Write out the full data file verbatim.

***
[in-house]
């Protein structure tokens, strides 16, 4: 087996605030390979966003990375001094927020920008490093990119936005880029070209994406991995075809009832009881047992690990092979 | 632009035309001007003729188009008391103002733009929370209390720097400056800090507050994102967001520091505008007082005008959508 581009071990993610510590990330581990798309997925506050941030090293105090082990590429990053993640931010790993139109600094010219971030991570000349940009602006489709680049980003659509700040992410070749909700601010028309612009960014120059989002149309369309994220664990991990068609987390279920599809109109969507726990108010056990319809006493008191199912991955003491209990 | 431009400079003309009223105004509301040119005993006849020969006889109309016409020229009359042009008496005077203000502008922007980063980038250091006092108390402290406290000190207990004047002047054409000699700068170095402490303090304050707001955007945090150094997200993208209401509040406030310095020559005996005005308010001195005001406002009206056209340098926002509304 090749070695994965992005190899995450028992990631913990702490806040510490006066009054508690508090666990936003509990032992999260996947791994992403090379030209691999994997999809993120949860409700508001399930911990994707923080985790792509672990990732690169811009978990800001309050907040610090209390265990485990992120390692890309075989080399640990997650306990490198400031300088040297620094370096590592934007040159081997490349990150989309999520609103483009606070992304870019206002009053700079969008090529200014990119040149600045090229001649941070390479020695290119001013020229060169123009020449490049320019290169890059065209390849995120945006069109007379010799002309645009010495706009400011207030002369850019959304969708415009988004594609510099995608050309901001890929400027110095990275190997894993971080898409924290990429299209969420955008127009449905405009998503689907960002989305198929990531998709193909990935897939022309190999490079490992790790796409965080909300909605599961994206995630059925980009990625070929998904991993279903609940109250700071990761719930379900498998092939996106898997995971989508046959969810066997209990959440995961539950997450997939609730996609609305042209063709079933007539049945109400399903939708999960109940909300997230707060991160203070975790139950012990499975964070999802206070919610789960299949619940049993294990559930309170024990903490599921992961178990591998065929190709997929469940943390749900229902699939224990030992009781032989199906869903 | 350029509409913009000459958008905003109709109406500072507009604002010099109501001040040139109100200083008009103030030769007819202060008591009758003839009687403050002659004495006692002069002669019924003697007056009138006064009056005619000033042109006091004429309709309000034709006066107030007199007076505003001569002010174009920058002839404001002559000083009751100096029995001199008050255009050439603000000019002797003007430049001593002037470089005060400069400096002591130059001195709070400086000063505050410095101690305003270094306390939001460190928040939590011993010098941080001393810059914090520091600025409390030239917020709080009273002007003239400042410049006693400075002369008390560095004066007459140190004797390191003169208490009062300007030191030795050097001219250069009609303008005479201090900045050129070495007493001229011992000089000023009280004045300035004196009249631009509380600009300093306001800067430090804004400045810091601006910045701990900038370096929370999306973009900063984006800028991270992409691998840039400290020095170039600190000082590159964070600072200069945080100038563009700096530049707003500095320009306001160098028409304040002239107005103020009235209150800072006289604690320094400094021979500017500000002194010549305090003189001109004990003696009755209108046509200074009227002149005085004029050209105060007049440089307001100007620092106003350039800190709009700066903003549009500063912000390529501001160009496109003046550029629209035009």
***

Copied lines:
[in-house]
């Protein structure tokens, strides 16, 4: 087996605030390979966003990375001094927020920008490093990119936005880029070209994406991995075809009832009881047992690990092979 | 632009035309001007003729188009008391103002733009929370209390720097400056800090507050994102967001520091505008007082005008959508 581009071990993610510590990330581990798309997925506050941030090293105090082990590429990053993640931010790993139109600094010219971030991570000349940009602006489709680049980003659509700040992410070749909700601010028309612009960014120059989002149309369309994220664990991990068609987390279920599809109109969507726990108010056990319809006493008191199912991955003491209990 | 431009400079003309009223105004509301040119005993006849020969006889109309016409020229009359042009008496005077203000502008922007980063980038250091006092108390402290406290000190207990004047002047054409000699700068170095402490303090304050707001955007945090150094997200993208209401509040406030310095020559005996005005308010001195005001406002009206056209340098926002509304 090749070695994965992005190899995450028992990631913990702490806040510490006066009054508690508090666990936003509990032992999260996947791994992403090379030209691999994997999809993120949860409700508001399930911990994707923080985790792509672990990732690169811009978990800001309050907040610090209390265990485990992120390692890309075989080399640990997650306990490198400031300088040297620094370096590592934007040159081997490349990150989309999520609103483009606070992304870019206002009053700079969008090529200014990119040149600045090229001649941070390479020695290119001013020229060169123009020449490049320019290169890059065209390849995120945006069109007379010799002309645009010495706009400011207030002369850019959304969708415009988004594609510099995608050309901001890929400027110095990275190997894993971080898409924290990429299209969420955008127009449905405009998503689907960002989305198929990531998709193909990935897939022309190999490079490992790790796409965080909300909605599961994206995630059925980009990625070929998904991993279903609940109250700071990761719930379900498998092939996106898997995971989508046959969810066997209990959440995961539950997450997939609730996609609305042209063709079933007539049945109400399903939708999960109940909300997230707060991160203070975790139950012990499975964070999802206070919610789960299949619940049993294990559930309170024990903490599921992961178990591998065929190709997929469940943390749900229902699939224990030992009781032989199906869903 | 350029509409913009000459958008905003109709109406500072507009604002010099109501001040040139109100200083008009103030030769007819202060008591009758003839009687403050002659004495006692002069002669019924003697007056009138006064009056005619000033042109006091004429309709309000034709006066107030007199007076505003001569002010174009920058002839404001002559000083009751100096029995001199008050255009050439603000000019002797003007430049001593002037470089005060400069400096002591130059001195709070400086000063505050410095101690305003270094306390939001460190928040939590011993010098941080001393810059914090520091600025409390030239917020709080009273002007003239400042410049006693400075002369008390560095004066007459140190004797390191003169208490009062300007030191030795050097001219250069009609303008005479201090900045050129070495007493001229011992000089000023009280004045300035004196009249631009509380600009300093306001800067430090804004400045810091601006910045701990900038370096929370999306973009900063984006800028991270992409691998840039400290020095170039600190000082590159964070600072200069945080100038563009700096530049707003500095320009306001160098028409304040002239107005103020009235209150800072006289604690320094400094021979500017500000002194010549305090003189001109004990003696009755209108046509200074009227002149005085004029050209105060007049440089307001100007620092106003350039800190709009700066903003549009500063912000390529501001160009496109003046550029629209035009």